Closing Tamms also means that state lawmakers are beginning to recognize that the exorbitant costs associated with “supermax” facilities are an unjustifiable drain on public resources. According to the Illinois Department of Corrections, “[o]ne of the reasons Tamms was chosen for closure is because it is by far the most expensive facility to operate” – indeed, closing Tamms will mean millions of dollars in savings for the state and its taxpayers. Data shows that Tamms was the least cost-effective of all Illinois’ facilities. Research from around the country tells the same story as in Illinois: solitary confinement is the most expensive form of incarceration and it neither deters violent behavior in prisons nor prevents recidivism.
It’s a significant victory and hopefully a hint of things to come. The ACLU says that the call for change is gaining traction nationwide due to “growing budget deficits, costly litigation arising from unconstitutional treatment, and the public’s objection to inhumane conditions.” They cite several other recent achievements, highlighting the following:
- The Maine Department of Corrections cut its “supermax” population by over fifty percent and provided prisoners expanded access to programming and social stimulation.
- Over the last few years, Mississippi reduced the “supermax” population of one institution from 1000 to 150 and eventually closed the entire unit.
- In the last year, Colorado reduced the number of prisoners in solitary confinement by 36.9% and recently announced the closure of a 316-bed “supermax” facility, which is projected to save the state $4.5 million in Fiscal Year 2012-13 and $13.6 million in Fiscal Year 2013-14.
It’s been a huge year for this particular cause, actually.
In April 2012, Amnesty International issued a report expressing its concerns about “cruel isolation” conditions in Arizona’s Maximum Security Prisons. In June, The Supreme Court began its first-ever review of solitary confinement. In October, Human Rights Watch called upon the nation to abolish the use of solitary confinement for offenders under 18. In December, the ACLU in New York City launched a federal lawsuit challenging New York prison official’s system-wide policies and practices governing solitary confinement. This month,Washington announced its intent to re-examine their policies and move away from solitary confinement and California started emptying their solitary confinement cells (perhaps this scathing Amnesty International Report exposing “Severe, Inhumane Solitary Confinement Conditions for 3,000 California Prisoners” had an impact). That’s some progress.
But at a U.N Prisoner’s Rights Meeting in December, the U.S. balked at proposals to limit the amount of time spent in solitary or to ban solitary for kids, pregnant women, and mentally ill persons. This week, it’s officially been 11 years since the first prisoner arrived at Guantánamo and it remains open. I’ve personally found it astounding that over the past few weeks, patriots have clung to an infinitely broad and absolute authority of the Second Amendment while failing to acknowledge our government’s complete disregard for the eighth.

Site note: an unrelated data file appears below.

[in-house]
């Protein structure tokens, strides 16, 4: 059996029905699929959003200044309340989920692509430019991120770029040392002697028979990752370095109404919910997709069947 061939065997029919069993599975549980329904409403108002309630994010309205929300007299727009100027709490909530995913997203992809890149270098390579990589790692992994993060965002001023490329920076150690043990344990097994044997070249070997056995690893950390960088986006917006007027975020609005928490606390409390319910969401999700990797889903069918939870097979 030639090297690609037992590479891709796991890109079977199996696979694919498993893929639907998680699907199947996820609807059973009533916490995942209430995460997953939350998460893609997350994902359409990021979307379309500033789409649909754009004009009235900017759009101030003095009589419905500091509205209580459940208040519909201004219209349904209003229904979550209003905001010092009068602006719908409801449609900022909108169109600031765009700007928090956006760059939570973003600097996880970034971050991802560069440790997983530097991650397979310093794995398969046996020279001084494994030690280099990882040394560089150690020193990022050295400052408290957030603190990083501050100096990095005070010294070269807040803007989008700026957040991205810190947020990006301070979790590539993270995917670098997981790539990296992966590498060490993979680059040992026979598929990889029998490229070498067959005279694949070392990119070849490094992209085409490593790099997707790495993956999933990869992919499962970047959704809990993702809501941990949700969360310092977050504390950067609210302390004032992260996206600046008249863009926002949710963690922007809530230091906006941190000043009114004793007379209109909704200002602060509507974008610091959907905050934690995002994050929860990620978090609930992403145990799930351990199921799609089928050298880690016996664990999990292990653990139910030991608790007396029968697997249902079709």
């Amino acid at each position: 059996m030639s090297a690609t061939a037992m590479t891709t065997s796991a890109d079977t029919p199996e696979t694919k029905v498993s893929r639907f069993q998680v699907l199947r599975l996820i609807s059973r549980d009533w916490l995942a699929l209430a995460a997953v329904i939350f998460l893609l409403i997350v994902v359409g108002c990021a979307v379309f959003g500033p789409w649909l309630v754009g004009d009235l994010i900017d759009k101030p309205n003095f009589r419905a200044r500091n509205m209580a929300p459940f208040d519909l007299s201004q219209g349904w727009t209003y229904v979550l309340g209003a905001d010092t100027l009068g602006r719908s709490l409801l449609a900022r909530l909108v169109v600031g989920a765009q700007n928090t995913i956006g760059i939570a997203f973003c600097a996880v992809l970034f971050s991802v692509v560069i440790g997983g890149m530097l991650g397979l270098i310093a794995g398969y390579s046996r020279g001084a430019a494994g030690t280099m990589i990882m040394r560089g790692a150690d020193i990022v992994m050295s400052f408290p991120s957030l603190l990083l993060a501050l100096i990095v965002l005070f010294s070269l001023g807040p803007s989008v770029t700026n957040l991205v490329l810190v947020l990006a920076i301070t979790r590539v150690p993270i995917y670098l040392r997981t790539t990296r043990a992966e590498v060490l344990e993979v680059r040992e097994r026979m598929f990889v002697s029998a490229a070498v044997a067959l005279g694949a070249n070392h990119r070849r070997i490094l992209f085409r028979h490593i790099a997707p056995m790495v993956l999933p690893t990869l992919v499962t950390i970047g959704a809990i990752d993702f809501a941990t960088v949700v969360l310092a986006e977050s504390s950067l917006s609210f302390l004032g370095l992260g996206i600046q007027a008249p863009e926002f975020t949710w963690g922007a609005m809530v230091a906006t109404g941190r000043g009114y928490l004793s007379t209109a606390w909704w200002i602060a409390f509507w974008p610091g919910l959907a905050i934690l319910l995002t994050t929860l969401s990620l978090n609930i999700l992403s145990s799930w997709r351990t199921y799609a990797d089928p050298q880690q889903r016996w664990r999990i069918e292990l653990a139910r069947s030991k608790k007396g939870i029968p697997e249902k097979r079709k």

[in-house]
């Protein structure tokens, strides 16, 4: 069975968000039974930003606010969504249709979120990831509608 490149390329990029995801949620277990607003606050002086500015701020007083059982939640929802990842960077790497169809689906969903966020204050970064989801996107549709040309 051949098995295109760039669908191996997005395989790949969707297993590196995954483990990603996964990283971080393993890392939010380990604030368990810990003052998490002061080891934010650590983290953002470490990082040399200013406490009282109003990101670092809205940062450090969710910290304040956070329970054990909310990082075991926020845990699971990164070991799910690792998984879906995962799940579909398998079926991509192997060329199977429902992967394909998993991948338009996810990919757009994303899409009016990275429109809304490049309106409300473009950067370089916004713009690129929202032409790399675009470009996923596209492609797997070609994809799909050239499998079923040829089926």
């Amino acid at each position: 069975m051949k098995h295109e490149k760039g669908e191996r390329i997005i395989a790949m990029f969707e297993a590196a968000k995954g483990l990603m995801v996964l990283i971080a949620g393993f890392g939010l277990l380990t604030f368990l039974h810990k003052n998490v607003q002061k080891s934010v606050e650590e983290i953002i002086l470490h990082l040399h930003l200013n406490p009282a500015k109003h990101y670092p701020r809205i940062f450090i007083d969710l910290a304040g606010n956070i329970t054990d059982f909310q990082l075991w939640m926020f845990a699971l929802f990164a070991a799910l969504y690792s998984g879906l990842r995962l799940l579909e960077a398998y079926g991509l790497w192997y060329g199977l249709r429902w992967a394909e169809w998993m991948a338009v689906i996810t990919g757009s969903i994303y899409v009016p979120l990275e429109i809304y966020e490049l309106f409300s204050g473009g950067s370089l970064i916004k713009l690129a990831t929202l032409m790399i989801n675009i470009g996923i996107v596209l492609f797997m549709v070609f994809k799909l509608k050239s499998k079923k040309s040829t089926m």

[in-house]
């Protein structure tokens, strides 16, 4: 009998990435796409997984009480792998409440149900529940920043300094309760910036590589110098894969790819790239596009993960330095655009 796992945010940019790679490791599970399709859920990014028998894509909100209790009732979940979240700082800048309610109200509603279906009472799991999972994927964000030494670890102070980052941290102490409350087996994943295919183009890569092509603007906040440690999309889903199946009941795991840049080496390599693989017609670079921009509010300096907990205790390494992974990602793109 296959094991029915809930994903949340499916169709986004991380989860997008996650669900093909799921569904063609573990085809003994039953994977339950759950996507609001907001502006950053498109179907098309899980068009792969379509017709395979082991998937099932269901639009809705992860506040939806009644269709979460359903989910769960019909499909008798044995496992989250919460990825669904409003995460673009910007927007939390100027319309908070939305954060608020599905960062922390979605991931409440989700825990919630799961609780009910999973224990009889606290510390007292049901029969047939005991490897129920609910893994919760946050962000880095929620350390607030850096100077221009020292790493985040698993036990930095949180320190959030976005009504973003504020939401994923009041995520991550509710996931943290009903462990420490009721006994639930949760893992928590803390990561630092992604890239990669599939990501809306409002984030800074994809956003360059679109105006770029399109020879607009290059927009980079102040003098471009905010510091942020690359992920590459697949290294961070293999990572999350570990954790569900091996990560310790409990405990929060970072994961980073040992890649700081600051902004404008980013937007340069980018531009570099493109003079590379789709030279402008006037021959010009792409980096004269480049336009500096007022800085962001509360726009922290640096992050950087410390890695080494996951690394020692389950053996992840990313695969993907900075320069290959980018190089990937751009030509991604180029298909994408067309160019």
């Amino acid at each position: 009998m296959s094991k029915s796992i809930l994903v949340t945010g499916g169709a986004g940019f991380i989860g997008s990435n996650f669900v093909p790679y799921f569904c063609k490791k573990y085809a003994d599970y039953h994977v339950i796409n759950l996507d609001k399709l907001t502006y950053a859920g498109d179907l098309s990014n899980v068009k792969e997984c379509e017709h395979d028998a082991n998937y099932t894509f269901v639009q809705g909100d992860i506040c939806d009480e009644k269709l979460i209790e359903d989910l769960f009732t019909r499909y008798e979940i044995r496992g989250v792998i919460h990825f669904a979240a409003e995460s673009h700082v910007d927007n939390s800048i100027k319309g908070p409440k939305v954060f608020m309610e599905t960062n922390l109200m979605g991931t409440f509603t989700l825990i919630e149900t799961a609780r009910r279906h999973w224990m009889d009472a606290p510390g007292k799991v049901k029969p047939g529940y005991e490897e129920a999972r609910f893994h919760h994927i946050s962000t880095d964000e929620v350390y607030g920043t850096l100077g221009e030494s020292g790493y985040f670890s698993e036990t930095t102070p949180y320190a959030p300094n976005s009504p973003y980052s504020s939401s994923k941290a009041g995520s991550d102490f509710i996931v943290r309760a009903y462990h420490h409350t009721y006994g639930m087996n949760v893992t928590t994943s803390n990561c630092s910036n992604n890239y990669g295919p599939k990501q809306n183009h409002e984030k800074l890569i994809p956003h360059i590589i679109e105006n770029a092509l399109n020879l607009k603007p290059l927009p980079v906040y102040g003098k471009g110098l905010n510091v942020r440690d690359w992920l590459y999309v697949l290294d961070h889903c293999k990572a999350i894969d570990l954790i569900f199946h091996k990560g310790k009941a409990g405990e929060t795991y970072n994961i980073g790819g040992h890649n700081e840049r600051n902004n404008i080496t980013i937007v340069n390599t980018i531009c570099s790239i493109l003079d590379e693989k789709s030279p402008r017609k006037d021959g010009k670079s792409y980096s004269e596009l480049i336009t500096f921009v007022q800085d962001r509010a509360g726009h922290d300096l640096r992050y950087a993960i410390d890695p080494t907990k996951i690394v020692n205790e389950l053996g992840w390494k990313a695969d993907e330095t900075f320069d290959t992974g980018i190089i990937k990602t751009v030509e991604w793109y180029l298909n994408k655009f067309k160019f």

What happens next remains to be seen. In the past year alone the solitary confinement issue has garnered unprecedented press attention. Mother Jones‘ article “Solitary in Iran Nearly Broke Me. Then I Went Inside America’s Prisons” was a wildly popular must-read from December, and other recent press includes The New York Times’ “Prisoner’s Letters Offer a Window Into Lives Spent Alone In Tiny Cells” and “Prisons Rethink Isolation,” The Nation‘s “Unlock The Box“, The Dart Society’s “The Gray Box” and Solitary Watch‘s “Fortress of Solitude.” (2009’s “Hellhole” is also worth a read, and a 2006 NPR series on Life In Solitary Confinement is excellent.)
Julie Rae, the woman wrongfully imprisoned for three years after her son was murdered by a masked invader, shared the following in a testimony submitted to the Senate Judiciary Subcommittee on the Constitution, Civil Rights and Human Rights in June 2012:
“My earnest prayer is that the men and women who assaulted my mind, body and spirit during this time will come to know love, joy and forgiveness in goodness, rather than the pleasure of the sick and twisted activities they chose at the time… it is my deeper prayer that somehow writing this will place a growing desire in the hearts and minds of those who read it, that they can bring health and change to our jails and prisons and courtrooms and will do so.”
The ACLU has a dedicated section on its website with information about advocacy to stop solitary confinement, including research, news and first-person stories from solitary confinement and a petition. You can also check out The Tamms Year Ten and the Uptown People’s Law Center. For more on how spectacularly fucked up the U.S. correctional system is, the Safe Communities: Fair Sentences page is a place to start.